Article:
Thoughts about Sony RX1 vs. Fuji X-E1. ( Images: Canon 5D + 35L )

Canon EOS 5D (35mm, f/2, 1/2000 sec, ISO100)

I have to admit that I was shocked twice when Sony announced the RX1. The first shock was a very positive one. Finally a really compact full frame camera with a fixed lens. And the fixed lens is a Zeiss 35mm/f2.0 with T* coating. Just perfect! The second shock came within a minute and it wasn’t a positive one. No viewfinder. NO VIEWFINDER!

I can imagine that there was a rather emotional discussion within the Sony marketing department. Obviously the small is everything group won. Don’t get me wrong. I think Sony is the most innovative camera maker today by far ( They are followed by Fuji while both Canon and Nikon are still resting on the laurels. ) but it’s obvious that Sony doesn’t have the history of other camera makers and because of that they lack the deep understanding for photography that Fuji or Leica have.

Back to the viewfinder: I think they have made a big mistake. In 2012 everybody expects to have an integrated viewfinder especially if the camera has an integrated fixed lens. Fuji has done it – why can’t Sony. People interested in such a camera most likely don’t like to shoot in compact camera style ( with the camera held away from the body ). It’s not only a question of esthetics there is also a technical aspect: camera shake is a big issue because you can’t hold the camera as stable as you can the classical way.

Canon EOS 5D (35mm, f/2, 1/250 sec, ISO125)

My second “problem” with the camera was that they made a mode dial instead of a shutter speed dial. Once again Sony was not able to see what the target group wants. If you are considering such a camera you most likely don’t use program modes but shoot in A or M – Mode. They designed a potential Leica killer ( well almost ) but missed out to make it perfect.

Canon EOS 5D (35mm, f/2, 1/800 sec, ISO100)

If the camera would have a viewfinder and a shutter speed dial I would have no problem with the price at all. It’s a technical achievement, there is no competition ( although I hope there will be soon ) and it can give you results that no APS-C camera can give you though I think that the Fuji X with the upcoming 1.4/23mm lens will come very close.

To me the Fuji X-series with it’s very fast primes is the biggest competition to the Sony RX1. For the price of the RX1 you can get the X-E1 plus ( I switch to full frame equivalents now ) a fast 35mm, a fast 50mm and a fast 85mm and all of that with an integrated viewfinder and shutter speed dial.

Canon EOS 5D (35mm, f/2, 1/250 sec, ISO800)

All of the images above have one thing in common: 35mm lens on full frame ( Canon 5D + 35L ) shot at f2.0. I have posted them because I haven’t got a Sony RX1 on hand right now 😉 but this is what you get if you shoot the RX1 wide open. Here are a couple of shots taken at f1.8 which is close enough to be posted in this context.

I will not post f1.4 shots here because 1. they are quite different and 2. I haven’t got a lot. DOF becomes so thin if the subject is rather close so it’s difficult to use that aperture. I have more than 2000 images taken with that lens in my library but only 97 of them are taken with the lens wide open. About 600 images I took at f2.0 which is the aperture I use most with the 35L.

Canon EOS 5D (35mm, f/1.8, 1/250 sec, ISO640)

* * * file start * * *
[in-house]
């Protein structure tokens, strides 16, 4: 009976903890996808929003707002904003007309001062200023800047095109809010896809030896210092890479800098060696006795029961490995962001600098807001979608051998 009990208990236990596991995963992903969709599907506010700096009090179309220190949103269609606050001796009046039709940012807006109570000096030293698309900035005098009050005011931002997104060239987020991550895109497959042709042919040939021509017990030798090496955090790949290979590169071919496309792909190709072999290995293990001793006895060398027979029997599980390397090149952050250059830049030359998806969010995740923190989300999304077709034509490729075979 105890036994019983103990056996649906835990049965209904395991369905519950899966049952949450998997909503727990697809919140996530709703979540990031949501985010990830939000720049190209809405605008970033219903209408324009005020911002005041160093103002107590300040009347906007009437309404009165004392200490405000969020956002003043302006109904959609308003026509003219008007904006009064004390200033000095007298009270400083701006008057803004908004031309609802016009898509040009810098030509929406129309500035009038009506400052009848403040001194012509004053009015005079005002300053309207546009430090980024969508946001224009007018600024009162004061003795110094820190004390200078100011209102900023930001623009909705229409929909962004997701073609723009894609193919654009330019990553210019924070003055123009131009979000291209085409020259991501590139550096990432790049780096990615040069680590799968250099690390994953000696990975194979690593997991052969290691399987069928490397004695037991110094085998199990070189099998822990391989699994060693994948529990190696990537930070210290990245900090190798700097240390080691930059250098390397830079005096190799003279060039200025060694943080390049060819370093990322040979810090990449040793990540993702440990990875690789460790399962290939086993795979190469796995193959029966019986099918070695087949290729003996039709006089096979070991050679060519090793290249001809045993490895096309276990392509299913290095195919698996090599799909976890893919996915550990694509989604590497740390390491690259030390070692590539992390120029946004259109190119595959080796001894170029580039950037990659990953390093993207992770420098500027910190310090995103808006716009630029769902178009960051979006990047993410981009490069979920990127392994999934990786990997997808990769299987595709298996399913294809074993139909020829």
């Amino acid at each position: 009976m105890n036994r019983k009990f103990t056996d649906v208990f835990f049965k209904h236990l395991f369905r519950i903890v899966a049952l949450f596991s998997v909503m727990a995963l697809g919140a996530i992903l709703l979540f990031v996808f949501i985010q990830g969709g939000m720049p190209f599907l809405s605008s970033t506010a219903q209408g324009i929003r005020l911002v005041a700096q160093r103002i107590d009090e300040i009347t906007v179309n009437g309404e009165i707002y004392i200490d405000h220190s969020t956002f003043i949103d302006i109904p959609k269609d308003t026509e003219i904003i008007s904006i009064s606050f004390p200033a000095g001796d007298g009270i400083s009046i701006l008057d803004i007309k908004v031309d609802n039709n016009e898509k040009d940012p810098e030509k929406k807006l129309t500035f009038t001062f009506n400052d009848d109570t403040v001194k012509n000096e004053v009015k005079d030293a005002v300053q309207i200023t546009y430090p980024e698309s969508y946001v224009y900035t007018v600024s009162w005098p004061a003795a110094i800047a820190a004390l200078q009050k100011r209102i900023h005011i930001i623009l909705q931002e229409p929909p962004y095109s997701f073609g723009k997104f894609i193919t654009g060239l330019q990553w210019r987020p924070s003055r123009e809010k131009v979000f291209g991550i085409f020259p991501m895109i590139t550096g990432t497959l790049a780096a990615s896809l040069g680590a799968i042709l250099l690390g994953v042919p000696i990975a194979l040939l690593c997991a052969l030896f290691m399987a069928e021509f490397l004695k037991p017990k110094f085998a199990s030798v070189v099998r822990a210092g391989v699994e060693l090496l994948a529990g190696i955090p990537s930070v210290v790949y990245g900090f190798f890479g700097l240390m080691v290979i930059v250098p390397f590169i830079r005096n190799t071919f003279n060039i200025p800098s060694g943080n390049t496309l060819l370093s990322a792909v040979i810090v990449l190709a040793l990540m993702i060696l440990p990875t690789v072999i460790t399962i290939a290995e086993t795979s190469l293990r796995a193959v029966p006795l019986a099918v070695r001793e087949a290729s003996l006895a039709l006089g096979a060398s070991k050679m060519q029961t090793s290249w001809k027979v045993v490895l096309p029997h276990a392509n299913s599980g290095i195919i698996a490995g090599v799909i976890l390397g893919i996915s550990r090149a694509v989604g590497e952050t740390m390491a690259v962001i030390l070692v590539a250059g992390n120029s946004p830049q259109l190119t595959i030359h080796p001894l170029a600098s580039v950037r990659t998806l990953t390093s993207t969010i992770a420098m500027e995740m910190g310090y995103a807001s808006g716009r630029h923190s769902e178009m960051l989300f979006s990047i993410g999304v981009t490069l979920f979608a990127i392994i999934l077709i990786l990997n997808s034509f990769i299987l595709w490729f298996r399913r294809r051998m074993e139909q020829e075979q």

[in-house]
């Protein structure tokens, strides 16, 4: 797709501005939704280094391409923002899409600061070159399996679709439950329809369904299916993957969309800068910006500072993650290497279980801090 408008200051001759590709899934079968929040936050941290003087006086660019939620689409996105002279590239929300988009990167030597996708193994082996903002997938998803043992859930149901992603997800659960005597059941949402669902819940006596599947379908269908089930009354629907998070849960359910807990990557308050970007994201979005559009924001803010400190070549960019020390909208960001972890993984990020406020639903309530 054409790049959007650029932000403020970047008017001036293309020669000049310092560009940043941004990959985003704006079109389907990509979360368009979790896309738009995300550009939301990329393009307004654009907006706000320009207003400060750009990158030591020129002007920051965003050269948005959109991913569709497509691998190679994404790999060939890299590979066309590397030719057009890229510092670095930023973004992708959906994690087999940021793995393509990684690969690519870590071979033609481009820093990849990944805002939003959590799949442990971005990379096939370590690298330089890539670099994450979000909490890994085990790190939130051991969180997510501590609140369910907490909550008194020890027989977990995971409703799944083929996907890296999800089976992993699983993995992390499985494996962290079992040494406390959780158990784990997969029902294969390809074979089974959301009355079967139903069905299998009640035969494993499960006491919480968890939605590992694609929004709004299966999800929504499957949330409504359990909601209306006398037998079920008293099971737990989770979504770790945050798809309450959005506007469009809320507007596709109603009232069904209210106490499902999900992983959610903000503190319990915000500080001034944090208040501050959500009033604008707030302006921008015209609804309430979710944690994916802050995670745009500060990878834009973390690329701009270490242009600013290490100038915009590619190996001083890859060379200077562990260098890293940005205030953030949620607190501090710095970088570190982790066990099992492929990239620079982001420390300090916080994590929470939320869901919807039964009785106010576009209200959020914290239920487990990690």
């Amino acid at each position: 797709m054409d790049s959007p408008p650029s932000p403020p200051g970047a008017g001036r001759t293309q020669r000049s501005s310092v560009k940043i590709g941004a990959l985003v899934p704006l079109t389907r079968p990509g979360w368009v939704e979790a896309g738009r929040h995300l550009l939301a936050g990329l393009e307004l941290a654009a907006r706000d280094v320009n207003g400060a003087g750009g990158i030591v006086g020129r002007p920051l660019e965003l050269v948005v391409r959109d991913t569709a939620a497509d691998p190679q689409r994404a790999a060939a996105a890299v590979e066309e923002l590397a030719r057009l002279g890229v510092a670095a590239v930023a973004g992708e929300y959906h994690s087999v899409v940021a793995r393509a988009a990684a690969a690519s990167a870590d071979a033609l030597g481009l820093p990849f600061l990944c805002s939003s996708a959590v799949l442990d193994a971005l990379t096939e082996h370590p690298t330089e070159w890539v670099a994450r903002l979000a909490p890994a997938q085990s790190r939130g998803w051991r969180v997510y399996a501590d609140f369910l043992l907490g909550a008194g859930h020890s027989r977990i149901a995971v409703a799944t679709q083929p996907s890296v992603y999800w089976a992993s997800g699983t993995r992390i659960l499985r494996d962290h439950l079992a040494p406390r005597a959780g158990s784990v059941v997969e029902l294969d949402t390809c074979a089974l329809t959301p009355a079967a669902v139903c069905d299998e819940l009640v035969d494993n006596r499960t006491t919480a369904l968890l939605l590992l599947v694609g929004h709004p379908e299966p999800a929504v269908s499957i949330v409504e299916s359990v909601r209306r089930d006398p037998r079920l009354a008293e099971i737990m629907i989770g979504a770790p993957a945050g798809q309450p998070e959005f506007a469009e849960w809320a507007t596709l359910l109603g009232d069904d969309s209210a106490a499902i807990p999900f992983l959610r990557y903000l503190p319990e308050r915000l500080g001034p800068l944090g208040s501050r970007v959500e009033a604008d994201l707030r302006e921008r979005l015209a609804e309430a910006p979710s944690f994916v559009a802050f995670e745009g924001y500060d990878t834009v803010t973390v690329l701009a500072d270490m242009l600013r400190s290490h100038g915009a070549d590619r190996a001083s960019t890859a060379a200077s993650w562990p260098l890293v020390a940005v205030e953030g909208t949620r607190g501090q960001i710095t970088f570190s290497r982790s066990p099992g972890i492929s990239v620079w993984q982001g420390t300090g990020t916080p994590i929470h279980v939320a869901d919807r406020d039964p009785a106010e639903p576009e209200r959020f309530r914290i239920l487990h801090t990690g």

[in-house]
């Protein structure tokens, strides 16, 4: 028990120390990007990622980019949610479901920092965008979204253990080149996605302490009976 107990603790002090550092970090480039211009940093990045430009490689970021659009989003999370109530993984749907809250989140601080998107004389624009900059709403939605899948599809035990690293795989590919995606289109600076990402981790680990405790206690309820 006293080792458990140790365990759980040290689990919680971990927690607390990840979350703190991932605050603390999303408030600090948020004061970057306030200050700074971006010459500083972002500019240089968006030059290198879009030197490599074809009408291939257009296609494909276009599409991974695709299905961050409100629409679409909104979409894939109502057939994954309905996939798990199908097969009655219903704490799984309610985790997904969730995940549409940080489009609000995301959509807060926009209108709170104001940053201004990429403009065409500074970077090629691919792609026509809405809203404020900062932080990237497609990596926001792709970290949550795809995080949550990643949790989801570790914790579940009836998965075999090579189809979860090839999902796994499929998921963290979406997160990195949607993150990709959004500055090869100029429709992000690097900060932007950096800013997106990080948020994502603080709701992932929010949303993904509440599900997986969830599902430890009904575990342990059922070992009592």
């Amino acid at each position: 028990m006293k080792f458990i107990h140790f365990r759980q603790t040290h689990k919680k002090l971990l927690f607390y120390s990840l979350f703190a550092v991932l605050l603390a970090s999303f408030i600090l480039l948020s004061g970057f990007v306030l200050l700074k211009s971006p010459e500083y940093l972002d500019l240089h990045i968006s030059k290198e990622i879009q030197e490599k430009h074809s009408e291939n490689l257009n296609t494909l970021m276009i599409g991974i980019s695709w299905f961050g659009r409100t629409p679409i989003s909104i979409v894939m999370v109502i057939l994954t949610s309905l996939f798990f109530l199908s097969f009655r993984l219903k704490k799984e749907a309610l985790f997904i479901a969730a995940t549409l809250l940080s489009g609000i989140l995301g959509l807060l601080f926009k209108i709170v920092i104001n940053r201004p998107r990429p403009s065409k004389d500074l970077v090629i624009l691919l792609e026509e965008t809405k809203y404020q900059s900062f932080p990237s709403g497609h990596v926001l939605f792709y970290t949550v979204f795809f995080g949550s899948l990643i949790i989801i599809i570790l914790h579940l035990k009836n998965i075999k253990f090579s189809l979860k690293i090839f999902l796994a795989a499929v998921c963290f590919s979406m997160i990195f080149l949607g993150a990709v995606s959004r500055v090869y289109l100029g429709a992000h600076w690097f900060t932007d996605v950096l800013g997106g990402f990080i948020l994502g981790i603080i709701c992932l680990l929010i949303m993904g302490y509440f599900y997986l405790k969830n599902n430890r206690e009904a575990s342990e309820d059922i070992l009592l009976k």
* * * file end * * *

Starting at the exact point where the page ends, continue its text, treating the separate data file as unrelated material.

Canon EOS 5D (35mm, f/1.8, 1/2500 sec, ISO100)
Canon EOS 5D (35mm, f/1.8, 1/125 sec, ISO200)

As you see there is a clear focus on portraits be it men or mouse or cat. To me that’s the main reason to have a fast 35mm lens. For landscape, street and all the other subjects you are better off with a cheaper 35mm or just a normal zoom set at 35mm.

The Sony has f2.0 on full frame. The Fuji X100 offers f2.0 on APS-C which is close to f2.8 ( I think it closer to f3.5 ) on full frame and the upcoming f1.4 35mm equ. lens on the Fuji X-E1 is getting close to f2.2 or f2.5 in full frame terms.

How does is look? I think it is still very capable to separate subject from background. Here are three samples with the 35L at f2.8. Something you can easily get with the X-1E and almost with the X100. There is also one big advantage to shoot at f2.8: You don’t need to worry to get both eyes in focus. Usually the face is razor sharp an the background is still nicely blurred.

Canon EOS 5D (35mm, f/2.8, 1/100 sec, ISO400)
Canon EOS 5D (35mm, f/2.8, 1/800 sec, ISO100)
Canon EOS 5D (35mm, f/2.8, 1/30 sec, ISO1600)

Conclusion: Sony RX1 vs Fuji X + lenses:

The Sony will very likely be the faster camera with faster AF plus face detection. It will also have better video if this is important to you. It will probably have lower noise and finer details and it will be even smaller than the Fuji despite it’s full frame sensor.

But in real life the Fuji X with the f1.4 23mm ( 35mm full frame ) gets you almost exactly the same DOF plus viewfinder, a shutter dial and last but not least the chance to change the lens. For the price of the Sony RX1 you get the Fuji X-1E plus 3 fast primes and I think that’s not only a more flexible setup it’s also the far better deal.

But how about a full frame mirrorless camera with an interchangeable lens. How about a full frame version of the Fuji X Pro-1? Leica has done it already with their M9 and now M. Sony has made an ultra compact full frame camera with a fixed lens. It’s very likely that there will be full frame mirrorless cameras from Fuji and Sony in the very near future. If the trend towards mirrorless cameras continuous I’m confident that there will be full frame mirrorless cameras from Canon and Nikon too. And also of course from Olympus.

Will I get one. Very likely. Will I wait and not purchasing an APS-C sized mirroless camera meanwhile? Knowing me I think that’s rather unlikely.